¶9 Admittedly the defendant injected many thousand barrels of salt water under 600 or 700 lbs. of pressure per square inch daily on an offset lease just a few hundred feet from the Wilson wells; that when the pipe in the Wilson wells was shot, salt water came up into the pipe and onto the surface of the ground; that when the pipe was pulled from these wells the salt water flowed onto the surface, and the pressure gauge in the Coffey well showed the pressure as decreasing; that after the Coffey well had been abandoned as a salt water disposal well, there was no longer any salt water in the nearby wells; and that after the salt water was no longer injected into the Coffey well, pipe was pulled in nearby wells without encountering salt water or difficulty in pulling the pipe; that when standing at the Wilson wells the chug of the pump engine at the Coffey well where the salt water was being injected, could plainly be heard and one could see a simultaneous pulsation of the salt water coming out of the Wilson wells.
¶10 From these facts the jury was warranted in concluding that plaintiff's inability to pull the pipe from the Wilson wells and the extraordinary expenses incurred in attempting to shut off the salt water resulted directly from the defendant's injection of salt water into the Coffey and Robson wells, entitling plaintiff as an adjoining property owner to recover any actual damage or injury resulting therefrom. West Edmond Salt Water Disposal Ass'n, v. Rosecrans, 204 Okl. 9, 226 P.2d 965.
¶11 The substance of defendant's second proposition is that if defendant caused damage to the leasehold by trespass that the trespass occurred prior to plaintiff's acquisition of the leasehold and the cause of action therefor was not assigned to plaintiff; that if any cause of action arising in tort existed, it belonged to plaintiff's assignor and could not be assigned. Citing Kansas City, M. & O. Ry. Co. v. Shutt, 24 Okl. 96, 104 P. 51, and other cases. This may be true of a completed tort, but not of one of a continuing nature as in the instant case. As pointed out in the evidence above, but for the continued injection of salt water under pressure after the assignment of the leasehold to plaintiff he could have removed his pipe from the abandoned wells in the ordinary and usual manner without the added expense incurred in the removal of part of the pipe and the loss of the remainder of the pipe which, by reason of the salt water, he was unable to recover. This contention is without merit, Shelley v. Ozark Pipe Line Corp., 327 Mo. 238, 37 S.W.2d 518, 75 A.L.R. 1316; 1 Am.Jur., Actions Sec. 117, page 497; 52 Am.Jur., Trespass, Sec. 18, page 849. The judgment herein was for damage appearing after plaintiff acquired title to the property and suit is maintainable for such damages, 18 Am.Jur., Deeds, Sec. 297, page 607.
¶12 Under the third proposition, defendants contend that the court erred in excluding evidence that the plaintiff's assignor participated in the act of injecting the salt water.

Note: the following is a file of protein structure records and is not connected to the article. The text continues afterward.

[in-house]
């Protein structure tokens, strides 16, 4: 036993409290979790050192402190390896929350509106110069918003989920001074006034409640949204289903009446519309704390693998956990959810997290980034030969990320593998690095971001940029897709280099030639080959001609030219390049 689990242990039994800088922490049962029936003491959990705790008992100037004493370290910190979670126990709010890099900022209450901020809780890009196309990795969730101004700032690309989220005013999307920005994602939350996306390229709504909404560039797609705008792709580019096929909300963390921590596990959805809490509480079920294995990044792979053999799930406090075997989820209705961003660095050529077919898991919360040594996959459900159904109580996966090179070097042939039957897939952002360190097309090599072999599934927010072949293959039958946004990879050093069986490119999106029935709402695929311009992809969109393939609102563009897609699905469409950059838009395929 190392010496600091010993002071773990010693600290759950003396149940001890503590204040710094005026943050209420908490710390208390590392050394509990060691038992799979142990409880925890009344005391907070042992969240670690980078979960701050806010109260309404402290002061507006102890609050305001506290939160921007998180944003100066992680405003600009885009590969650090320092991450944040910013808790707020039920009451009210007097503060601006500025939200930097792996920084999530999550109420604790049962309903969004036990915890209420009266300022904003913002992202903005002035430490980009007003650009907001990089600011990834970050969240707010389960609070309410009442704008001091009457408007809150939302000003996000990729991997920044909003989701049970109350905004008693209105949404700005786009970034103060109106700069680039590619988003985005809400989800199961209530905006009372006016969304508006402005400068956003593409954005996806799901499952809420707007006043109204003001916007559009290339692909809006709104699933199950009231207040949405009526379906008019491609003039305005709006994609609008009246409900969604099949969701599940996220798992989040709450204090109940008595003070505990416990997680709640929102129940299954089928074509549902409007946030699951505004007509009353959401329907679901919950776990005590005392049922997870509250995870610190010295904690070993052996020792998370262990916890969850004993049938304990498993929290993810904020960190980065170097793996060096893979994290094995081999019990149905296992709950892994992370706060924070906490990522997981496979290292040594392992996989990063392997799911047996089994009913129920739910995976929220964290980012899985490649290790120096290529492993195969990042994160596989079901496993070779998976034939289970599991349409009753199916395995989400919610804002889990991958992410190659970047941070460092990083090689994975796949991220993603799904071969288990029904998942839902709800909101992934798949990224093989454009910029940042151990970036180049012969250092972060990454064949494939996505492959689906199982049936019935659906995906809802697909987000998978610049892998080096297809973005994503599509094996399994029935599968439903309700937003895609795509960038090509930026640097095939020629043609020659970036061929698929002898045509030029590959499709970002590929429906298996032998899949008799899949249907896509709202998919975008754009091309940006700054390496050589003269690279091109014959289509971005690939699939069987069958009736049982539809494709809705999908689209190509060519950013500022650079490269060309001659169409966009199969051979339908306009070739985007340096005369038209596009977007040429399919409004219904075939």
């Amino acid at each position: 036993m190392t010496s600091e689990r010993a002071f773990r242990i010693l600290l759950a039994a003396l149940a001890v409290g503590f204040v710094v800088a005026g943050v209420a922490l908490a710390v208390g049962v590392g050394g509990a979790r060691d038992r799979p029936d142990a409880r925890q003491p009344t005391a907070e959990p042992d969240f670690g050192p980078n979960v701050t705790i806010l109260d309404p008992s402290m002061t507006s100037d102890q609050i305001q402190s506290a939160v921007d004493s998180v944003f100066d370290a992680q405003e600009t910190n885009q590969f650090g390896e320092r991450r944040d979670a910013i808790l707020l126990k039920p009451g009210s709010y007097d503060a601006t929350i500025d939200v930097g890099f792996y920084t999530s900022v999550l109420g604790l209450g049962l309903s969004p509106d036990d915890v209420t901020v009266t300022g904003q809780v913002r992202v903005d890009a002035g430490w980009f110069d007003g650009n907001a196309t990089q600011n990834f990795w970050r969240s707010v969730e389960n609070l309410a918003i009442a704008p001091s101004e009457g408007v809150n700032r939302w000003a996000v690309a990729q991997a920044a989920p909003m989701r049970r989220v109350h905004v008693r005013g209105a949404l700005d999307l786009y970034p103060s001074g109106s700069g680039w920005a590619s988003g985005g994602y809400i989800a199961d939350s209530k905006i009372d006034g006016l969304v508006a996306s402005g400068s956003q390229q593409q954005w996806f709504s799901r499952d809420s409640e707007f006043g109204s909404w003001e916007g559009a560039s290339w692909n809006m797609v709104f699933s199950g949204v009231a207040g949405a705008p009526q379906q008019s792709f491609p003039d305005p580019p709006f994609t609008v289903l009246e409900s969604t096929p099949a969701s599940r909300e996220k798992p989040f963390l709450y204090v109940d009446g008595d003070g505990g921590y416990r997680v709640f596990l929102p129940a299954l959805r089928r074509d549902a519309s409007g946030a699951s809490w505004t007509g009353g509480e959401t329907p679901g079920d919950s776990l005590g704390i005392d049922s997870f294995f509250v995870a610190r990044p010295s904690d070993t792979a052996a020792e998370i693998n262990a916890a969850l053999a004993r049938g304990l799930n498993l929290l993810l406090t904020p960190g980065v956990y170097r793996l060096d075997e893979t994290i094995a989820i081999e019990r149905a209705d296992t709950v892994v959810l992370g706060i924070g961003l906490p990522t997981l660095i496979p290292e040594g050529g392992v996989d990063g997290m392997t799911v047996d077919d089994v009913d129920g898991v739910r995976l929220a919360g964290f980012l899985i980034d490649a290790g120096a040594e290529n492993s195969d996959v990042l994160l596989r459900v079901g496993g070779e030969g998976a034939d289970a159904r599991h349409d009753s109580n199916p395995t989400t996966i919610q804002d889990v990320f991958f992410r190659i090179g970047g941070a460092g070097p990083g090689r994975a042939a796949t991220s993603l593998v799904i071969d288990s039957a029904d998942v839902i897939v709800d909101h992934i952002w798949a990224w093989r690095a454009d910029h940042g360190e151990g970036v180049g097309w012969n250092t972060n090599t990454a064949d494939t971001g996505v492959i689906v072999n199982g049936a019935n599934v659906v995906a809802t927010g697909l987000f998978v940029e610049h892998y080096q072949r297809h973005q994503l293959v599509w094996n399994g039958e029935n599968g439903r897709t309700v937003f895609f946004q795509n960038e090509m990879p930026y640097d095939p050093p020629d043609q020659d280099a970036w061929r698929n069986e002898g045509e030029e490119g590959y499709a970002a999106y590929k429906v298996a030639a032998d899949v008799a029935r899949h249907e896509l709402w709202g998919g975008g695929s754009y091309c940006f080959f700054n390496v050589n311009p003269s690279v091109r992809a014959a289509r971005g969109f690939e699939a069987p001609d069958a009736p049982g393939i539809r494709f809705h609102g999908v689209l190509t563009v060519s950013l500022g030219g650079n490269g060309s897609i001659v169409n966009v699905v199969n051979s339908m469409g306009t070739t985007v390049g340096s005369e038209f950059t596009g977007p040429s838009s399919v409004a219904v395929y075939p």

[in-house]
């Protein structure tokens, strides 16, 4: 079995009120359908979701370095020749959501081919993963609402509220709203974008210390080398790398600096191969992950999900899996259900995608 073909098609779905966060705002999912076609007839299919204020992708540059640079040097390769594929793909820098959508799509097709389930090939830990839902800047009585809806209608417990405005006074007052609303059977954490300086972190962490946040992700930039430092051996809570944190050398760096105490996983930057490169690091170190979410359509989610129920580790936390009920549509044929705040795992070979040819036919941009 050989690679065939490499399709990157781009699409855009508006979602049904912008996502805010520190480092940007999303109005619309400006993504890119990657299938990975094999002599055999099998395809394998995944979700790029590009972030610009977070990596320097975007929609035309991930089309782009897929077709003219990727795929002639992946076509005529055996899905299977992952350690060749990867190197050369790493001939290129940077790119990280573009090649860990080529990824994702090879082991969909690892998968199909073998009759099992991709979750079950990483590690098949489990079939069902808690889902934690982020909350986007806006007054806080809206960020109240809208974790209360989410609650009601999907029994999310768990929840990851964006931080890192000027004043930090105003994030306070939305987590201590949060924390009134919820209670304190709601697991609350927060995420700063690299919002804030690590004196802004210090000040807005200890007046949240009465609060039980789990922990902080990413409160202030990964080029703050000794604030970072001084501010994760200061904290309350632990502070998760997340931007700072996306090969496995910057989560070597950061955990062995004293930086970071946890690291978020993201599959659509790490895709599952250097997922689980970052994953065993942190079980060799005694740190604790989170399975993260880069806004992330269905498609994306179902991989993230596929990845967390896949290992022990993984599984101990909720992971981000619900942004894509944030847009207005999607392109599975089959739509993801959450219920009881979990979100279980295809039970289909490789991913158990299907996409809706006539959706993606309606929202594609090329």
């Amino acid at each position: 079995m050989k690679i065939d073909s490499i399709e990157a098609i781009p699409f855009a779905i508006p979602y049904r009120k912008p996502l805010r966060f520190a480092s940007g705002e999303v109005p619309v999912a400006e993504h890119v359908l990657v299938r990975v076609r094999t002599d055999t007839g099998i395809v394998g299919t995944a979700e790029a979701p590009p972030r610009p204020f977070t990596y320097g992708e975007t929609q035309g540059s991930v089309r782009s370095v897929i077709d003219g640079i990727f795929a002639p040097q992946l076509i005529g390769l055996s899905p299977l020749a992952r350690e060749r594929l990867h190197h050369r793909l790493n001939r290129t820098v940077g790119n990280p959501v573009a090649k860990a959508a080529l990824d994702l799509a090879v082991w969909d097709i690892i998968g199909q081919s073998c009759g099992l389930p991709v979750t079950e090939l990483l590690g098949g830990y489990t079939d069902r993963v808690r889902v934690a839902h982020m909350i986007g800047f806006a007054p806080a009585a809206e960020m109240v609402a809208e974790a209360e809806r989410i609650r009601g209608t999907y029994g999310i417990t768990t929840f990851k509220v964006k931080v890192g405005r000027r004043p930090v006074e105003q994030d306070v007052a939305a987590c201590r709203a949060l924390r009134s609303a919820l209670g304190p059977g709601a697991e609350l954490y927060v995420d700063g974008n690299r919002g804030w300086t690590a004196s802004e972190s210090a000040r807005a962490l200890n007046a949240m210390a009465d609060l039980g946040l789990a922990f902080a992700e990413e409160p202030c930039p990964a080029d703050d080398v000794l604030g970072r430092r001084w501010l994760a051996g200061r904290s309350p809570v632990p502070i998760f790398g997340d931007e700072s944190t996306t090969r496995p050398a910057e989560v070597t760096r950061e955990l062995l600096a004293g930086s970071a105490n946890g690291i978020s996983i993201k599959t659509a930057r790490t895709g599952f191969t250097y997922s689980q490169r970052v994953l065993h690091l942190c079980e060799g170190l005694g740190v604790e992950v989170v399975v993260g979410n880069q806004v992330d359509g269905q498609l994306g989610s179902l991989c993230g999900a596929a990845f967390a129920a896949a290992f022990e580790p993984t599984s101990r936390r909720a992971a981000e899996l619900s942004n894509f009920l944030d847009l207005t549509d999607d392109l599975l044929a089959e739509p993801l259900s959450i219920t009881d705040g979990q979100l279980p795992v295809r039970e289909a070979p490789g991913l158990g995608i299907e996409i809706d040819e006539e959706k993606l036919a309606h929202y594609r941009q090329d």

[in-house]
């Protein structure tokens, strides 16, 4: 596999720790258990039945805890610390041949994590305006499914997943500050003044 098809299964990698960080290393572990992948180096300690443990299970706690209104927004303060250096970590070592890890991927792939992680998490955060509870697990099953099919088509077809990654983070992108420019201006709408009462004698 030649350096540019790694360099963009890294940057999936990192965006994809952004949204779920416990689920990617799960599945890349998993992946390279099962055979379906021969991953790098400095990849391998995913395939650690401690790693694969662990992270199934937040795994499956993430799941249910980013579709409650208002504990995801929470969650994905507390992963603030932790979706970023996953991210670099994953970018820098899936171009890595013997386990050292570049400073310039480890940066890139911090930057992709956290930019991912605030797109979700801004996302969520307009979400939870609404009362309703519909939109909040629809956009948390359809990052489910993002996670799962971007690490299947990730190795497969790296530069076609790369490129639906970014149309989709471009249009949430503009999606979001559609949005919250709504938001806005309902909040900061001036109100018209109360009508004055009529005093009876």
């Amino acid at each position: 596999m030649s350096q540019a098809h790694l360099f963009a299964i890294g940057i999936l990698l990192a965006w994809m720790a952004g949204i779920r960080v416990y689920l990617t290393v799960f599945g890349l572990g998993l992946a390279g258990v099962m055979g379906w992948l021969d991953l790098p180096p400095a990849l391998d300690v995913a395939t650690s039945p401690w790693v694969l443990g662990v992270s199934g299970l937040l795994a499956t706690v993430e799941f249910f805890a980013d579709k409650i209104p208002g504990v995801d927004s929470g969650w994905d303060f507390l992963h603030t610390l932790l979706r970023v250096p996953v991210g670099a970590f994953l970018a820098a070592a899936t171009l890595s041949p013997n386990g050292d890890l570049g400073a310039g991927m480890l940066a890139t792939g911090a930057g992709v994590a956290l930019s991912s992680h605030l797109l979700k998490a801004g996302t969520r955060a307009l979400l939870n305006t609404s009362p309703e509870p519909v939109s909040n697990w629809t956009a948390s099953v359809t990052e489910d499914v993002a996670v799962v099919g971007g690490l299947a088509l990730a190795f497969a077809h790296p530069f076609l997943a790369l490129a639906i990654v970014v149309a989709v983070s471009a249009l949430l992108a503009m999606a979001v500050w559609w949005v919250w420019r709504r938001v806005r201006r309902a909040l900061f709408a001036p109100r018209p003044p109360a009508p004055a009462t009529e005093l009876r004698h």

¶13 The defendants offered to prove that L.A. Chudacoff, one of plaintiff's assignors was a member of the Salt Water Disposal Association which injected the salt water into the disposal wells, which injection was the basis of plaintiff's cause of action. The evidence was excluded by the Court. We fail to see where such proffered evidence is prejudicial or material to the issues involved. The injection of the salt water complained of was long after Chudacoff had sold the lease and the personal property thereon. A party who complains of exclusion of evidence, has the burden of proving prejudicial error, Midwest Insurance Co. v. Shrader, 99 Okl. 17, 225 P. 541. This, the defendants failed to do. A judgment will not be reversed on the ground of exclusion of evidence, unless it is affirmatively shown that such evidence was material. Tate v. Stone, 35 Okl. 369, 130 P. 296.
¶14 Defendants' fourth and last proposition is that the correct measure of damages was not applied.
¶15 The defendants argue that assuming defendants' liability, that the proper measure of damages was the cost of plugging the wells, less, however, what he would have had to spend to plug the wells in the absence of any difficulty caused by the defendants. It is conceded that the law contemplates only that a litigant will be compensated up to the amount of his loss and no more. In this connection, we think that the record as a whole, reflects that plaintiff sought to recover only the amount of his loss. The plaintiff's damage consisted of the value of the lost pipe and the unusual or extra expenses plaintiff incurred in complying with the orders of the Corporation Commission in his effort to shut off the salt water that was being injected by defendant into the disposal wells under pressure. No claim was made for the money spent by the plaintiff in plugging the wells except the unusual and extraordinary expenses to which plaintiff was put by reason of the wrongful acts of defendants. That is, the normal cost of plugging the wells was not sued for. The defendants have no right to complain of the amount of the judgment in this respect. Under instruction No. 12, the Court instructed the jury as to what the plaintiff sued for, and as to what recovery the jury might give plaintiff. We think the court instructed the jury on the proper measure of damages, which they correctly applied. Therefore, this contention is untenable. The judgment is sustained by ample evidence and is not contrary to law.
¶17 HALLEY, C.J., and CORN, DAVISON, O'NEAL, WILLIAMS and BLACKBIRD, JJ., concur.